- Ethics Etc - http://ethics-etc.com -

The Guardian on Human Engineering and Climate Change

My co-authors, Anders Sandberg and Rebecca Roache, and I chime in on the debate regarding our Human Engineering and Climate Change [1] paper at the Guardian. You can read the interview here [2].

Comments Disabled (Open | Close)

Comments Disabled To "The Guardian on Human Engineering and Climate Change"

#1 Comment By S. Matthew Liao On March 19, 2012 @ 4:00 am

More comments about the paper:

[3]

[4]

#2 Comment By Thomas T Samaras On March 29, 2012 @ 12:50 am

The criticisms of Liao’s paper reflect knee-jerk reactions to new ideas. First of all, we have already implemented size control actions through a food system that subjects the population to excess protein, calories, and various chemicals and toxins. We eat animals that have been fed genetically-modified foods, hormones and antibiotics. In contrast, for most of human existence, we ate simple, basic foods and we didn’t have them everyday. Sometimes we went without eating for days. Professors Popkin, Colin Campbell, Cameron, Burkitt and Rollo have noted that our emphasis on meat, processed foods and calories have led to faster aging and increased chronic diseases in middle and older ages.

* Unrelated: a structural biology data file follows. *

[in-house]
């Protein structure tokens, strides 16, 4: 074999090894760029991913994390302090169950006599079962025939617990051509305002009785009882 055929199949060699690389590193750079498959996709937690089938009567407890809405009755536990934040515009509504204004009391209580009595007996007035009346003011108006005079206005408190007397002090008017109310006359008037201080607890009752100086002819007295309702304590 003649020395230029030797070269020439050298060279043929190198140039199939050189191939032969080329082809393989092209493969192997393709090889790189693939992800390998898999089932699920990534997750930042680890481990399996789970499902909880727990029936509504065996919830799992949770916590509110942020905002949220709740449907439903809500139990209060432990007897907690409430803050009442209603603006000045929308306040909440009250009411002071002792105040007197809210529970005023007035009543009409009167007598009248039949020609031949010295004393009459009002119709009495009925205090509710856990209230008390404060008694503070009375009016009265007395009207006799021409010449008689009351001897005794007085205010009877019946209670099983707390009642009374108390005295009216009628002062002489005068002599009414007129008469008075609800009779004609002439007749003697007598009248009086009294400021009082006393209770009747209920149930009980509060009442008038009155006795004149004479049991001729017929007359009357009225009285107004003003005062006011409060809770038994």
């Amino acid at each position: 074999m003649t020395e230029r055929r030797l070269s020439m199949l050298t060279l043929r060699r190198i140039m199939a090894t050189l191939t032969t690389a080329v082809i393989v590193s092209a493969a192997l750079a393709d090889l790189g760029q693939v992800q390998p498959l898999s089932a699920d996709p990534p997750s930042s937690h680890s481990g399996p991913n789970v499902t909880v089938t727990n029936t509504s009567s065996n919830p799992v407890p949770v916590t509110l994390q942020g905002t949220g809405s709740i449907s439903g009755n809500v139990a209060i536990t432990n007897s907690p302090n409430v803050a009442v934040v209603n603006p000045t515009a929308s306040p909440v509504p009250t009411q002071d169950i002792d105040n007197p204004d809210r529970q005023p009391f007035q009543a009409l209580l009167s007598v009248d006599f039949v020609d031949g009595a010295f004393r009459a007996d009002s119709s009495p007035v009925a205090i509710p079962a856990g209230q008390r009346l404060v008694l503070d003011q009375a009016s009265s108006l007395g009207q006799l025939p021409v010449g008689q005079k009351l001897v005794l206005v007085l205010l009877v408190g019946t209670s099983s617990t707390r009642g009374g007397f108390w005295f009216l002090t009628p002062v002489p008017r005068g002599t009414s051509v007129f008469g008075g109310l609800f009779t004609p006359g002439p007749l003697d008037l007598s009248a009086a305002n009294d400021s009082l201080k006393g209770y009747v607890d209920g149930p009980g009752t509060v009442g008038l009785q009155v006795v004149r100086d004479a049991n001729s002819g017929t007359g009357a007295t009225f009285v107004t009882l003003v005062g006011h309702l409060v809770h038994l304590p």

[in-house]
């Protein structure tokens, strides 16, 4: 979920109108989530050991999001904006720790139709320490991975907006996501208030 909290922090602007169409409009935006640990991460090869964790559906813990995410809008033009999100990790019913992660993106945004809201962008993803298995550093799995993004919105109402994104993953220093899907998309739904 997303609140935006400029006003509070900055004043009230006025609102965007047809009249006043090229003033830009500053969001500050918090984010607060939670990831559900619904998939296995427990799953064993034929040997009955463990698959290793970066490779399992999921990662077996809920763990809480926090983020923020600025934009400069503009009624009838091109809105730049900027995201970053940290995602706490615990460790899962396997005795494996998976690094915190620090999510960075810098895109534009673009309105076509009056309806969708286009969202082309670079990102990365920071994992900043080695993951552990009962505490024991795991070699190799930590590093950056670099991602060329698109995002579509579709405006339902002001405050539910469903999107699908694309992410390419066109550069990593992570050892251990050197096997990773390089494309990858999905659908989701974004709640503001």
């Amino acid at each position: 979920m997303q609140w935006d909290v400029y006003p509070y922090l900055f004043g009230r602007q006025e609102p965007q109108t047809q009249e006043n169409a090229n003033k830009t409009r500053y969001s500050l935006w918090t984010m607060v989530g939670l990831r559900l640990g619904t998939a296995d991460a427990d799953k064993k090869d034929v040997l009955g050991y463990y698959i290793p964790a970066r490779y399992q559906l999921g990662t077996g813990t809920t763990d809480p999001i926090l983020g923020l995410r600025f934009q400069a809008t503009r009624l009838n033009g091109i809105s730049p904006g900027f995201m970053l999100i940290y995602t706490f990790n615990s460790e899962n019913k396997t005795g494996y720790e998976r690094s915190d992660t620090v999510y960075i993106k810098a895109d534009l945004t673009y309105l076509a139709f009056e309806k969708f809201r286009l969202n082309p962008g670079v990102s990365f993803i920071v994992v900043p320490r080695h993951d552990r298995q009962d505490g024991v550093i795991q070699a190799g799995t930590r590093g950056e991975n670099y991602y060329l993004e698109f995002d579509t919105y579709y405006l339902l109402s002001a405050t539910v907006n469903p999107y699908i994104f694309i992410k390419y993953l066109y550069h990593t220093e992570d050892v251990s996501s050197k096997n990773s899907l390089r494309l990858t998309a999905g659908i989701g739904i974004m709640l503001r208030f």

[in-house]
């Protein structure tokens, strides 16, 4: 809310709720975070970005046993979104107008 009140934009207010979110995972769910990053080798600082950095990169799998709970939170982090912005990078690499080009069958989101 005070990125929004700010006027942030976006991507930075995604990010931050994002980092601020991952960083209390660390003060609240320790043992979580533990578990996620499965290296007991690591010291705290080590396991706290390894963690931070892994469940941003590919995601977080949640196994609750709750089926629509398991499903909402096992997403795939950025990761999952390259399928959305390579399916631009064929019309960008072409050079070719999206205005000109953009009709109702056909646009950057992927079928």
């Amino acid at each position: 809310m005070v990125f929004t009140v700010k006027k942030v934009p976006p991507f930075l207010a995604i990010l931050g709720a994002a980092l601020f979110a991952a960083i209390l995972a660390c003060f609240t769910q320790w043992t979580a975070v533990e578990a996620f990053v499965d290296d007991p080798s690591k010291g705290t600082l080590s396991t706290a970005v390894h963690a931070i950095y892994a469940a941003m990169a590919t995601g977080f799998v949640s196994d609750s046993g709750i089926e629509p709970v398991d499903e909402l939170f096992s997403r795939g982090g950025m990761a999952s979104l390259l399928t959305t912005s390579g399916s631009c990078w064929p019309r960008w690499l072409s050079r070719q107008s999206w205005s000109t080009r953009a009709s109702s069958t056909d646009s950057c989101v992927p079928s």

The problem is that we are blinded by our prejudice favoring taller and bigger people. This favoritism is a threat to human survival because 6 to 9 billion bigger humans consume so many more resources along with polluting the environment. A world population of bigger people need more metals, minerals, plastics, energy, water, food, and farmland. And these needs are quite large as described in the book: Human Body Size and the Laws of Scaling-Physiological, Performance, Growth, Longevity and Ecological Ramifications, Nova Science, NY, 2007.

For readers with an open mind, there’s plenty of research showing that shorter, lighter people have a number of physical advantages (faster reaction times, faster acceleration, stronger pound for pound, and greater endurance). Some of the greatest achievers of all time have been quite small: Mozart, Picasso, Michelangelo, Einstein, Alexander the Great, Alexander Pope, John Keats, Andrew Carnegie, Onassis, David Murdoch, Bruce Lee, Jet Li, Jackie Chan, Churchill, President Madison, Maradona, Scott Hamilton, and Tara Lipinski.

I have studied the ramifications of increasing body size for about 37 years and published over 40 papers and books on the benefits of smaller humans. If the subject interests you, go to website: [5] and [6] Why smaller humans are in our future